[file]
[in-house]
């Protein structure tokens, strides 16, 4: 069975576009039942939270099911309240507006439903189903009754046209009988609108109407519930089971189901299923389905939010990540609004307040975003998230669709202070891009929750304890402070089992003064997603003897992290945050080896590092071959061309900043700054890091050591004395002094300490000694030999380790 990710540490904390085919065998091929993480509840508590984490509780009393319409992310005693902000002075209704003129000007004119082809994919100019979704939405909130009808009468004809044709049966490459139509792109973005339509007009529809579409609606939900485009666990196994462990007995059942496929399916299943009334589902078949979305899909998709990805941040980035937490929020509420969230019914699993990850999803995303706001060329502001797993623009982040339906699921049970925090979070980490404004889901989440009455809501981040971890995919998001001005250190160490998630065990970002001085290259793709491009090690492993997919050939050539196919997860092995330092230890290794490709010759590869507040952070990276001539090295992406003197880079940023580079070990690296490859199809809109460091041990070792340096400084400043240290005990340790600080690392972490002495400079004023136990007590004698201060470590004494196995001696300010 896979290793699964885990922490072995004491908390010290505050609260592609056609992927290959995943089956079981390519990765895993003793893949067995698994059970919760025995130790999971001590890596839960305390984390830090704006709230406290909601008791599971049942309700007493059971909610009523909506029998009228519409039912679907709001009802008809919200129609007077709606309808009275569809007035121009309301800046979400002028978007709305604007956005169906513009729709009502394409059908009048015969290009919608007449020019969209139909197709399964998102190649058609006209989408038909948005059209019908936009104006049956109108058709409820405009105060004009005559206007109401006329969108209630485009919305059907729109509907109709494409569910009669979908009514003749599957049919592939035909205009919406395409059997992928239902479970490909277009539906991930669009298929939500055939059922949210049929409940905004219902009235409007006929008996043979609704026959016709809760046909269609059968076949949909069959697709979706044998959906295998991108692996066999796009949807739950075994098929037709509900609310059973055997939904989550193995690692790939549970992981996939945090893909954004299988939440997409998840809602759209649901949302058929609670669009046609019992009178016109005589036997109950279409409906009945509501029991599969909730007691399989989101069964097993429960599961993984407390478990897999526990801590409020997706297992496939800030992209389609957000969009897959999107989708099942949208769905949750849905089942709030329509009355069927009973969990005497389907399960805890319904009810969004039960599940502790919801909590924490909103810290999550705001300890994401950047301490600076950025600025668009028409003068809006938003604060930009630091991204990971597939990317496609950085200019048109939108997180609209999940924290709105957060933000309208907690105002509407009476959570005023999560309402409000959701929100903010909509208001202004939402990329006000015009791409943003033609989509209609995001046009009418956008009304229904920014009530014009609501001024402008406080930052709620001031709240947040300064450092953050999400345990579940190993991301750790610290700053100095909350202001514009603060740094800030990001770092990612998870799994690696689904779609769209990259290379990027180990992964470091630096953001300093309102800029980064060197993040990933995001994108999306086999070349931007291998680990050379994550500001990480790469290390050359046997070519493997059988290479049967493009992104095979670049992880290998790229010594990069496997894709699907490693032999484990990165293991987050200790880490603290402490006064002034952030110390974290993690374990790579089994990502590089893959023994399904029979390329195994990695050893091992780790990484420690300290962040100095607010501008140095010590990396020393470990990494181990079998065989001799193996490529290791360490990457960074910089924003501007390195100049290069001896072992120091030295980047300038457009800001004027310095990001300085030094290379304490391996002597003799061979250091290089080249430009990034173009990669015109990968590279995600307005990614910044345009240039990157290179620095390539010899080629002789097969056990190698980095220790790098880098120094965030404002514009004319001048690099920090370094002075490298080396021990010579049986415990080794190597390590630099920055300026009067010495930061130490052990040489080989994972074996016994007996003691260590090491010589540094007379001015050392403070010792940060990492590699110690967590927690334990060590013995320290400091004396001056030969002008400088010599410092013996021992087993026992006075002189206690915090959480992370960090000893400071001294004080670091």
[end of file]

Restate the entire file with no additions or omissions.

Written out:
[in-house]
């Protein structure tokens, strides 16, 4: 069975576009039942939270099911309240507006439903189903009754046209009988609108109407519930089971189901299923389905939010990540609004307040975003998230669709202070891009929750304890402070089992003064997603003897992290945050080896590092071959061309900043700054890091050591004395002094300490000694030999380790 990710540490904390085919065998091929993480509840508590984490509780009393319409992310005693902000002075209704003129000007004119082809994919100019979704939405909130009808009468004809044709049966490459139509792109973005339509007009529809579409609606939900485009666990196994462990007995059942496929399916299943009334589902078949979305899909998709990805941040980035937490929020509420969230019914699993990850999803995303706001060329502001797993623009982040339906699921049970925090979070980490404004889901989440009455809501981040971890995919998001001005250190160490998630065990970002001085290259793709491009090690492993997919050939050539196919997860092995330092230890290794490709010759590869507040952070990276001539090295992406003197880079940023580079070990690296490859199809809109460091041990070792340096400084400043240290005990340790600080690392972490002495400079004023136990007590004698201060470590004494196995001696300010 896979290793699964885990922490072995004491908390010290505050609260592609056609992927290959995943089956079981390519990765895993003793893949067995698994059970919760025995130790999971001590890596839960305390984390830090704006709230406290909601008791599971049942309700007493059971909610009523909506029998009228519409039912679907709001009802008809919200129609007077709606309808009275569809007035121009309301800046979400002028978007709305604007956005169906513009729709009502394409059908009048015969290009919608007449020019969209139909197709399964998102190649058609006209989408038909948005059209019908936009104006049956109108058709409820405009105060004009005559206007109401006329969108209630485009919305059907729109509907109709494409569910009669979908009514003749599957049919592939035909205009919406395409059997992928239902479970490909277009539906991930669009298929939500055939059922949210049929409940905004219902009235409007006929008996043979609704026959016709809760046909269609059968076949949909069959697709979706044998959906295998991108692996066999796009949807739950075994098929037709509900609310059973055997939904989550193995690692790939549970992981996939945090893909954004299988939440997409998840809602759209649901949302058929609670669009046609019992009178016109005589036997109950279409409906009945509501029991599969909730007691399989989101069964097993429960599961993984407390478990897999526990801590409020997706297992496939800030992209389609957000969009897959999107989708099942949208769905949750849905089942709030329509009355069927009973969990005497389907399960805890319904009810969004039960599940502790919801909590924490909103810290999550705001300890994401950047301490600076950025600025668009028409003068809006938003604060930009630091991204990971597939990317496609950085200019048109939108997180609209999940924290709105957060933000309208907690105002509407009476959570005023999560309402409000959701929100903010909509208001202004939402990329006000015009791409943003033609989509209609995001046009009418956008009304229904920014009530014009609501001024402008406080930052709620001031709240947040300064450092953050999400345990579940190993991301750790610290700053100095909350202001514009603060740094800030990001770092990612998870799994690696689904779609769209990259290379990027180990992964470091630096953001300093309102800029980064060197993040990933995001994108999306086999070349931007291998680990050379994550500001990480790469290390050359046997070519493997059988290479049967493009992104095979670049992880290998790229010594990069496997894709699907490693032999484990990165293991987050200790880490603290402490006064002034952030110390974290993690374990790579089994990502590089893959023994399904029979390329195994990695050893091992780790990484420690300290962040100095607010501008140095010590990396020393470990990494181990079998065989001799193996490529290791360490990457960074910089924003501007390195100049290069001896072992120091030295980047300038457009800001004027310095990001300085030094290379304490391996002597003799061979250091290089080249430009990034173009990669015109990968590279995600307005990614910044345009240039990157290179620095390539010899080629002789097969056990190698980095220790790098880098120094965030404002514009004319001048690099920090370094002075490298080396021990010579049986415990080794190597390590630099920055300026009067010495930061130490052990040489080989994972074996016994007996003691260590090491010589540094007379001015050392403070010792940060990492590699110690967590927690334990060590013995320290400091004396001056030969002008400088010599410092013996021992087993026992006075002189206690915090959480992370960090000893400071001294004080670091």